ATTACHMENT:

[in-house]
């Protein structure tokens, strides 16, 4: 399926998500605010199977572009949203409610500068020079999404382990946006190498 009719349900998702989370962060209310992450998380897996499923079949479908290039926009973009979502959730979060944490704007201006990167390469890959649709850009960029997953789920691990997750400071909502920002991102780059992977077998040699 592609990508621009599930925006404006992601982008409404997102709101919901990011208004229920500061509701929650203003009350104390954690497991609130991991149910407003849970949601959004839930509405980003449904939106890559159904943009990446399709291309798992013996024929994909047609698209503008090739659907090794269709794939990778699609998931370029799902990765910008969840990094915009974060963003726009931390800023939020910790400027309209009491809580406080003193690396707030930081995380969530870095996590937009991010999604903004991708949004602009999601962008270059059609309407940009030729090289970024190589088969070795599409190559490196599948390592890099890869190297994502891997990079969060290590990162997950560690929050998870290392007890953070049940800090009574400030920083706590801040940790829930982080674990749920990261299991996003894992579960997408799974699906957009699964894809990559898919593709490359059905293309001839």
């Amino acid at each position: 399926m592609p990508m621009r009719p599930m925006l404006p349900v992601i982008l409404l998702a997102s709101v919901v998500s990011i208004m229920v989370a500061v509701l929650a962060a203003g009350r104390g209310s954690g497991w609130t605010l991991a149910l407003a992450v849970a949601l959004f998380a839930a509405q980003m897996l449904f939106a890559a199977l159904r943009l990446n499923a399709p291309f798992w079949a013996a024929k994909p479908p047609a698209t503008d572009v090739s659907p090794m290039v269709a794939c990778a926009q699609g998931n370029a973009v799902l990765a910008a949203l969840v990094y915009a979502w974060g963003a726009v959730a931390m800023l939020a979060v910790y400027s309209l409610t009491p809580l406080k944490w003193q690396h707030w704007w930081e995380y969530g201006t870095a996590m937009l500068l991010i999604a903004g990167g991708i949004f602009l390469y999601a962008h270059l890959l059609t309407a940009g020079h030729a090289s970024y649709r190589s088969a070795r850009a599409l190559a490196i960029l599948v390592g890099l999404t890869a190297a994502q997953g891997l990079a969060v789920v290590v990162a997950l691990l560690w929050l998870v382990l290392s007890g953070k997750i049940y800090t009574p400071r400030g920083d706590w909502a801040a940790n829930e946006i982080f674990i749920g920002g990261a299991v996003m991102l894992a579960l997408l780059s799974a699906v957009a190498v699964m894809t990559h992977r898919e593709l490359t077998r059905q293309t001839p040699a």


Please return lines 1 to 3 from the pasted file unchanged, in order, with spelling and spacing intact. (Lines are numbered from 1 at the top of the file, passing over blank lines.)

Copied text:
[in-house]
């Protein structure tokens, strides 16, 4: 399926998500605010199977572009949203409610500068020079999404382990946006190498 009719349900998702989370962060209310992450998380897996499923079949479908290039926009973009979502959730979060944490704007201006990167390469890959649709850009960029997953789920691990997750400071909502920002991102780059992977077998040699 592609990508621009599930925006404006992601982008409404997102709101919901990011208004229920500061509701929650203003009350104390954690497991609130991991149910407003849970949601959004839930509405980003449904939106890559159904943009990446399709291309798992013996024929994909047609698209503008090739659907090794269709794939990778699609998931370029799902990765910008969840990094915009974060963003726009931390800023939020910790400027309209009491809580406080003193690396707030930081995380969530870095996590937009991010999604903004991708949004602009999601962008270059059609309407940009030729090289970024190589088969070795599409190559490196599948390592890099890869190297994502891997990079969060290590990162997950560690929050998870290392007890953070049940800090009574400030920083706590801040940790829930982080674990749920990261299991996003894992579960997408799974699906957009699964894809990559898919593709490359059905293309001839």
């Amino acid at each position: 399926m592609p990508m621009r009719p599930m925006l404006p349900v992601i982008l409404l998702a997102s709101v919901v998500s990011i208004m229920v989370a500061v509701l929650a962060a203003g009350r104390g209310s954690g497991w609130t605010l991991a149910l407003a992450v849970a949601l959004f998380a839930a509405q980003m897996l449904f939106a890559a199977l159904r943009l990446n499923a399709p291309f798992w079949a013996a024929k994909p479908p047609a698209t503008d572009v090739s659907p090794m290039v269709a794939c990778a926009q699609g998931n370029a973009v799902l990765a910008a949203l969840v990094y915009a979502w974060g963003a726009v959730a931390m800023l939020a979060v910790y400027s309209l409610t009491p809580l406080k944490w003193q690396h707030w704007w930081e995380y969530g201006t870095a996590m937009l500068l991010i999604a903004g990167g991708i949004f602009l390469y999601a962008h270059l890959l059609t309407a940009g020079h030729a090289s970024y649709r190589s088969a070795r850009a599409l190559a490196i960029l599948v390592g890099l999404t890869a190297a994502q997953g891997l990079a969060v789920v290590v990162a997950l691990l560690w929050l998870v382990l290392s007890g953070k997750i049940y800090t009574p400071r400030g920083d706590w909502a801040a940790n829930e946006i982080f674990i749920g920002g990261a299991v996003m991102l894992a579960l997408l780059s799974a699906v957009a190498v699964m894809t990559h992977r898919e593709l490359t077998r059905q293309t001839p040699a």